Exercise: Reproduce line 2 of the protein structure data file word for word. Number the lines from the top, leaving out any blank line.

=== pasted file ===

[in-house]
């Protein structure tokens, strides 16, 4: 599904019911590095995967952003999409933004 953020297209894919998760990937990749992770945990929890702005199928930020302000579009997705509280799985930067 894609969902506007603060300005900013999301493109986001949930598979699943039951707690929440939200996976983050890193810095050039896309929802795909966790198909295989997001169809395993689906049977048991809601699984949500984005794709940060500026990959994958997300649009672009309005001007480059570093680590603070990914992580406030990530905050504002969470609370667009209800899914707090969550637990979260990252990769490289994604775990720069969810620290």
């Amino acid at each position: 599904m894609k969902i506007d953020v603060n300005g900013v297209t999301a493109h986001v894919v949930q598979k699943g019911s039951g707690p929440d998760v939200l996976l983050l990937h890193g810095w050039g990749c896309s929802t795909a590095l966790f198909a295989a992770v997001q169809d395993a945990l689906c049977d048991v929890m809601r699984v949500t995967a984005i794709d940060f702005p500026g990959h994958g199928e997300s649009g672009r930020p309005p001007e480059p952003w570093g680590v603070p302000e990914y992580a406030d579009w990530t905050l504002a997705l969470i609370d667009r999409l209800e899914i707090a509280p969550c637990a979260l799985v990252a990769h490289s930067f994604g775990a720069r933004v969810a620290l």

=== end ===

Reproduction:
């Protein structure tokens, strides 16, 4: 599904019911590095995967952003999409933004 953020297209894919998760990937990749992770945990929890702005199928930020302000579009997705509280799985930067 894609969902506007603060300005900013999301493109986001949930598979699943039951707690929440939200996976983050890193810095050039896309929802795909966790198909295989997001169809395993689906049977048991809601699984949500984005794709940060500026990959994958997300649009672009309005001007480059570093680590603070990914992580406030990530905050504002969470609370667009209800899914707090969550637990979260990252990769490289994604775990720069969810620290």